Whether it's a main road, or a simple side street, if Lansing drivers aren't careful, they could end up hitting a pothole.
"It's hard to dodge them because if you dodge the potholes, you're going to end up in an accident," said Earleen Baze, who drives through Lansing frequently.
With the spring thaw on its way, Lansing Mayor Virg Bernero is well aware of the problems. He's already set aside $3 million to take care of it, this year, but he says it's not enough.
"The cost to build new roads with curb and gutter is about $1 million per mile," he said.
Now, the mayor is looking to the state for the rest.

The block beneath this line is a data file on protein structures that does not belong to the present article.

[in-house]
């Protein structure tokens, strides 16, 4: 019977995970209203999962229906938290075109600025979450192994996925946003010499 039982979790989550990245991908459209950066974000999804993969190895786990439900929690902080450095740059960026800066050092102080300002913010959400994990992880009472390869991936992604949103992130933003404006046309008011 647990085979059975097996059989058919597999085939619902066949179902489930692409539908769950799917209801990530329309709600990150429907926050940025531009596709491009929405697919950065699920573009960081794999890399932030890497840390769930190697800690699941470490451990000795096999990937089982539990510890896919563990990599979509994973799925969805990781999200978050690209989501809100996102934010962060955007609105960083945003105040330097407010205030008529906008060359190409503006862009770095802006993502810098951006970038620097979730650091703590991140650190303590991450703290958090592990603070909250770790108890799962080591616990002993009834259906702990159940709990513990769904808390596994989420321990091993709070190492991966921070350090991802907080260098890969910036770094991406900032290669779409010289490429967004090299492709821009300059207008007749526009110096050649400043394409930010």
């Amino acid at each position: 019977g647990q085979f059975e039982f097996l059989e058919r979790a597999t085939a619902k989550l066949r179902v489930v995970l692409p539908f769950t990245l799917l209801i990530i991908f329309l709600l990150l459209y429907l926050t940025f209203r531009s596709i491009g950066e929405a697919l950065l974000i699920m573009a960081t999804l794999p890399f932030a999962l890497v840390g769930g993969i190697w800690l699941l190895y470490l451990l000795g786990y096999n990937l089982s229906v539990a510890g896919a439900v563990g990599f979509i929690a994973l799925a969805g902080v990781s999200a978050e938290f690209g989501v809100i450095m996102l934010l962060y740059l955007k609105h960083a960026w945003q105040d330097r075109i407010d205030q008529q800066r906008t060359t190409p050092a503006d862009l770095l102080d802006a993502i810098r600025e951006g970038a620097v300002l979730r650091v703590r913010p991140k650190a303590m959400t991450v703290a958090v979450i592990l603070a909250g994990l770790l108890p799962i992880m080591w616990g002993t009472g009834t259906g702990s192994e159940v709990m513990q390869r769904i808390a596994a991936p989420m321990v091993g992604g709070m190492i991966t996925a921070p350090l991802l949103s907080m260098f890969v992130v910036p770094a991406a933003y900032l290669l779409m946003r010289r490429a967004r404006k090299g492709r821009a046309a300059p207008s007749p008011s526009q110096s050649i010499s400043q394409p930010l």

"The money we've been getting from the state, from the Gas Tax, has been dwindling. You've got a surplus. Put it into our roads," he said. "We need help. Cities across the state...this affects our daily quality of life, it affects economic development."
Rep. Andy Schor, (D-Lansing), understands the mayor's concern and he's ready to support putting some of the state's extra money towards roads.
"With surplus dollars, we can fill some of the holes," said Rep. Schor. "We can send money to our locals, we can make sure that our roads are taken care of."
But, he says it could come down to either MDOT or local governments getting the money. If that happens, both Rep. Schor and Sen. Rick Jones (R-Grand Ledge) agree where it should go. To local governments.
"I want more money to go to local road commissions, so we can get the local roads fixed," said Sen. Jones.
Mayor Bernero says fixing all of Lansing's roads would cost roughly $15 million per year, for the next ten years.